- Who are its clients or constituents: People with arthritis and if so, how many? A population likely to have a large percentage of people with arthritis? Does it have access to specific target populations of interest (such as culturally diverse, rural or otherwise underserved groups)?
- What is its geographic scope? How many possible program delivery points (facilities/offices) does it have? Could these facilities serve as host sites for AF classes? Where are these located? Does it have conference rooms and classrooms that could be open to the target audience and suitable for classes? During what hours are the facilities open? Do these facilities meet the AF program standards such as ADA accessibility, warm water pools, etc.?
- Is it willing and able to provide staff or volunteers who could be trained to conduct the AF programs? Would it be able to pay its staff to conduct the programs and/or include teaching in their paid job responsibilities?
- Is it willing and able to provide staff to coordinate the AF program logistics such as recruiting and training leaders, scheduling classes, reserving rooms, collecting data, etc.?
- Is its organizational structure centralized or decentralized? How are decisions made about implementing new programs? How difficult will it be to get a commitment to offering the programs? Does its key leadership support delivering the AF programs?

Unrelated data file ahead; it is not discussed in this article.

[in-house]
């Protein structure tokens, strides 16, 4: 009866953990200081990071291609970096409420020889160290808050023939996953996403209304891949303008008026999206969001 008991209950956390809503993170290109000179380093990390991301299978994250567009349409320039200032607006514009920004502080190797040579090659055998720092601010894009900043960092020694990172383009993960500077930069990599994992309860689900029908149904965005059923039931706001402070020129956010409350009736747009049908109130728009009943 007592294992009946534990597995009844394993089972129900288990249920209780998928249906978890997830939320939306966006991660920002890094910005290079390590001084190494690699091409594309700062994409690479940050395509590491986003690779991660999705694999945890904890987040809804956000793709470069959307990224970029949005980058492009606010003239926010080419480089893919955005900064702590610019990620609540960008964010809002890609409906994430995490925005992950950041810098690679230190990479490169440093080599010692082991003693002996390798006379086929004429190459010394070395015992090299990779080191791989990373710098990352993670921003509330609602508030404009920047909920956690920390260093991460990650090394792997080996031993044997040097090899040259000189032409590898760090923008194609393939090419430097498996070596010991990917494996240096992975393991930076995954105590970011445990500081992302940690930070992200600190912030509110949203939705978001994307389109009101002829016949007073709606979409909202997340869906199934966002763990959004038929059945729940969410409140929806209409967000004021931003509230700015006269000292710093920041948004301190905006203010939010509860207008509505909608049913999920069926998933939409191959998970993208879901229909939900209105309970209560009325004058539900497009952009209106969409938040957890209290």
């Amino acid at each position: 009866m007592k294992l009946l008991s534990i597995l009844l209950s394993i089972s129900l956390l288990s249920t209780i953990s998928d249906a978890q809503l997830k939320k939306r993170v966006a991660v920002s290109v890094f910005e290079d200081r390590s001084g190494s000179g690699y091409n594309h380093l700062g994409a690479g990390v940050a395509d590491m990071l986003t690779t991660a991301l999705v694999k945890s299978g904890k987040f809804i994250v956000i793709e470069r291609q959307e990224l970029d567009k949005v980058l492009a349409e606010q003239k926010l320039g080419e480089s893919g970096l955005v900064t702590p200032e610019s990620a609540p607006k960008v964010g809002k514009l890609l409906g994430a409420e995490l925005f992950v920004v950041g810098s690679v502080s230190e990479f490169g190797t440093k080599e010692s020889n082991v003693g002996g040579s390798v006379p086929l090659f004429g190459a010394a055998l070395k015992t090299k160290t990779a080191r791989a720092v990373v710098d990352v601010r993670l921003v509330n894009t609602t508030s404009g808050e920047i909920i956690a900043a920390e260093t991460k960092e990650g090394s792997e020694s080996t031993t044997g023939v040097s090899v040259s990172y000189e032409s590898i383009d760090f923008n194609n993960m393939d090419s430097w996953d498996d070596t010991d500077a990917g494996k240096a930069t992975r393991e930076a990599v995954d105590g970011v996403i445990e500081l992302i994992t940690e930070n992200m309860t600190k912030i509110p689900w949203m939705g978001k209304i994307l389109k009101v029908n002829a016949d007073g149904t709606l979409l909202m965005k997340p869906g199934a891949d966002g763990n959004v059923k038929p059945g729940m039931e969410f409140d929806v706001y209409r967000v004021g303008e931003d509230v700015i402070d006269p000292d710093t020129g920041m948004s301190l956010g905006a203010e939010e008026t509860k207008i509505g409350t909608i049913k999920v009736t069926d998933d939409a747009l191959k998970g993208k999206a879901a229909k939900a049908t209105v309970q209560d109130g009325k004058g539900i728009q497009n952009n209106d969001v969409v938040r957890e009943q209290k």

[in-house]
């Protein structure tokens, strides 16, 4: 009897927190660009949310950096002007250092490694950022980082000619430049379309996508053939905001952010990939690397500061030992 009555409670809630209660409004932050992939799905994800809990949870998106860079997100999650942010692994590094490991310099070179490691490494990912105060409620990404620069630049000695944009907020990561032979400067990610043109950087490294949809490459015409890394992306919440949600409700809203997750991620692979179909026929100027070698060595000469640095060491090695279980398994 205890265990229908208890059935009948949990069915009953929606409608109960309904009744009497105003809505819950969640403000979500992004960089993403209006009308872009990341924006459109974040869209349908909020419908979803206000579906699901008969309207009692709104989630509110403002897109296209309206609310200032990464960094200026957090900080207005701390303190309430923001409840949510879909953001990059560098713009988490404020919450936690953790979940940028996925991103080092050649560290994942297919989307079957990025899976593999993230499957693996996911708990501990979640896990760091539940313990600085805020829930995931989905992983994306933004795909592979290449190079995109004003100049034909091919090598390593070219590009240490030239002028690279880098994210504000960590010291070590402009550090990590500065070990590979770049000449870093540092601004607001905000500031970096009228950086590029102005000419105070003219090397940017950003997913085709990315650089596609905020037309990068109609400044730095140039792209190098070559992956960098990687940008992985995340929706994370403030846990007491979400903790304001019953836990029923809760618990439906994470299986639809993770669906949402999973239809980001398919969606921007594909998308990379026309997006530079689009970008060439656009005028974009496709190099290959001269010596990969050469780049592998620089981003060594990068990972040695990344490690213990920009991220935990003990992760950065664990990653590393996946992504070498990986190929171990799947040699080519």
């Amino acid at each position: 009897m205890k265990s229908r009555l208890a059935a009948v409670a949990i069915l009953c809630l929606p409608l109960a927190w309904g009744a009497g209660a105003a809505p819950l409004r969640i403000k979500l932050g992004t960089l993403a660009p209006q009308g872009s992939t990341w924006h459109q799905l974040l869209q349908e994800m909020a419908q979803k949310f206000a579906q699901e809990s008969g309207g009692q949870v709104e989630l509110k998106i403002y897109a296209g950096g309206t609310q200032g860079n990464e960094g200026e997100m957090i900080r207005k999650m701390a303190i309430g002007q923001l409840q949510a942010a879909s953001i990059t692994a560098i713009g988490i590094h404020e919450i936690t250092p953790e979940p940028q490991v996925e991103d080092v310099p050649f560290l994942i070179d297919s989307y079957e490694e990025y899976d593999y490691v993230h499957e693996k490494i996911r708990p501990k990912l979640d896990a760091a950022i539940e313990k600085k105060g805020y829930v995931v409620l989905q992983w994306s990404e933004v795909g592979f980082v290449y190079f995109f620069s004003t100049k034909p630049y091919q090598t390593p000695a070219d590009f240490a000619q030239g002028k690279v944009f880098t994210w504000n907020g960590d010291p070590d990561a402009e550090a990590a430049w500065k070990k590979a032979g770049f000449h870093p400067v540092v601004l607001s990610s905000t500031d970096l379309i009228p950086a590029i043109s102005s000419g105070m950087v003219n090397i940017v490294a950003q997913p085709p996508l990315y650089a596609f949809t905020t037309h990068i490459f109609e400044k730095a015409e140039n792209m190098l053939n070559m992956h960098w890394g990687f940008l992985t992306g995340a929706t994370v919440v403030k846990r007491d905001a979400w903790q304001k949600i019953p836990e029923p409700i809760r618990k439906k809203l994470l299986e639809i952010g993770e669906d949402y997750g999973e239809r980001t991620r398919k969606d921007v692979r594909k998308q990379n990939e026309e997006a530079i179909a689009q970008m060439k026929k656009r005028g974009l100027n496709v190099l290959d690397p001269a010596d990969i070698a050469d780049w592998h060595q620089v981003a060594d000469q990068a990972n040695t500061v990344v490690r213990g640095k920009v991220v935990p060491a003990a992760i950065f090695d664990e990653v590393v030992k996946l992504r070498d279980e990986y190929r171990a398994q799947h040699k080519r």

- Does it have the capacity to market effectively the programs to the community? What are its communication channels (company newsletter, member Web site etc.)? How does it make its services known within its organization and to the general public?
- Does it have the financial resources to adopt the program(s)? What kind of funding does it have? Where does it get support? Could it provide funding to support training and other program costs? Will it charge for classes? If so, who will set the fees? Who will retain the income?
- What kind of equipment will it be able to provide? Do they have computers, audio-visual/video or exercise equipment?